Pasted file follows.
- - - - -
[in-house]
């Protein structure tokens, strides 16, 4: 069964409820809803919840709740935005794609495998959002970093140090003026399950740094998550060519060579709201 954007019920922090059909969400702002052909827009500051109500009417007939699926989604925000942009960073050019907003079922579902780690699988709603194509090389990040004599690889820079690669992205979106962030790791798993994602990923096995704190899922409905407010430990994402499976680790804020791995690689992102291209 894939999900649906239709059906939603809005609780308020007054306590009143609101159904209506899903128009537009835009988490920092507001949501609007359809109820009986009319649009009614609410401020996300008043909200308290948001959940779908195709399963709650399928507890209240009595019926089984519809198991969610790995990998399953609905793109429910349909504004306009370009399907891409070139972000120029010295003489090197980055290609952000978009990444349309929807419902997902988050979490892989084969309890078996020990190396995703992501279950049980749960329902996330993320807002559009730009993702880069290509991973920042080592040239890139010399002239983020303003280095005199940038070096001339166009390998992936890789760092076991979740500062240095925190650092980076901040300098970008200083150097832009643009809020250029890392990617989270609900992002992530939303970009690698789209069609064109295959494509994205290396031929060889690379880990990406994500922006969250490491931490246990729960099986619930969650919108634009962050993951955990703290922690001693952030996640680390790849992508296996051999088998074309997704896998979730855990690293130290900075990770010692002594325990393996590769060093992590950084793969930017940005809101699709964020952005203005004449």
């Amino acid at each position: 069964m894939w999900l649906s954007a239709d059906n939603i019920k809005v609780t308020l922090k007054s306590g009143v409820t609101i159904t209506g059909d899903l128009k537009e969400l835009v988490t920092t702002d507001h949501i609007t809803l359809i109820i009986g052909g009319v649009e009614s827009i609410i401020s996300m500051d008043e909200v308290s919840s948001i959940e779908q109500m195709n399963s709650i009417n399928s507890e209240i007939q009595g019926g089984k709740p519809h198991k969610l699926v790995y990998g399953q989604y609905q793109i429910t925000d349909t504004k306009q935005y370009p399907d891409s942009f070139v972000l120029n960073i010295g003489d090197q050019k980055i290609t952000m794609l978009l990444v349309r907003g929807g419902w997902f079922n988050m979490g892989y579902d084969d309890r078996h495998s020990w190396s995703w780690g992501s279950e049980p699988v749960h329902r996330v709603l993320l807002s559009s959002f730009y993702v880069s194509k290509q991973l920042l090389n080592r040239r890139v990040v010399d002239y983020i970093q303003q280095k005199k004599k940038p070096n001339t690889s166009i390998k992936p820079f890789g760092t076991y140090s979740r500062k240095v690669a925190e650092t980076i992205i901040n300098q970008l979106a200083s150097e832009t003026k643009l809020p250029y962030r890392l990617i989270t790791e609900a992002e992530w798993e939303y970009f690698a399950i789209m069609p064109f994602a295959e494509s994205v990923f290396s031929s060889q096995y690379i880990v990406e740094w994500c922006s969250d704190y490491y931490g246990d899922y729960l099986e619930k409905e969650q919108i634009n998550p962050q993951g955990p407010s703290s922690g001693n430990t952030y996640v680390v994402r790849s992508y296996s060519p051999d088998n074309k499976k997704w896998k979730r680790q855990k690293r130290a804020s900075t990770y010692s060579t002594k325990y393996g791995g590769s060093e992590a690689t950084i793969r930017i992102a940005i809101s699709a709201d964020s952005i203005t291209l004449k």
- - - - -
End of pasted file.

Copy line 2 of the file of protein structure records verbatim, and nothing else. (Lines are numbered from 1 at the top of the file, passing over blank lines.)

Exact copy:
């Protein structure tokens, strides 16, 4: 069964409820809803919840709740935005794609495998959002970093140090003026399950740094998550060519060579709201 954007019920922090059909969400702002052909827009500051109500009417007939699926989604925000942009960073050019907003079922579902780690699988709603194509090389990040004599690889820079690669992205979106962030790791798993994602990923096995704190899922409905407010430990994402499976680790804020791995690689992102291209 894939999900649906239709059906939603809005609780308020007054306590009143609101159904209506899903128009537009835009988490920092507001949501609007359809109820009986009319649009009614609410401020996300008043909200308290948001959940779908195709399963709650399928507890209240009595019926089984519809198991969610790995990998399953609905793109429910349909504004306009370009399907891409070139972000120029010295003489090197980055290609952000978009990444349309929807419902997902988050979490892989084969309890078996020990190396995703992501279950049980749960329902996330993320807002559009730009993702880069290509991973920042080592040239890139010399002239983020303003280095005199940038070096001339166009390998992936890789760092076991979740500062240095925190650092980076901040300098970008200083150097832009643009809020250029890392990617989270609900992002992530939303970009690698789209069609064109295959494509994205290396031929060889690379880990990406994500922006969250490491931490246990729960099986619930969650919108634009962050993951955990703290922690001693952030996640680390790849992508296996051999088998074309997704896998979730855990690293130290900075990770010692002594325990393996590769060093992590950084793969930017940005809101699709964020952005203005004449």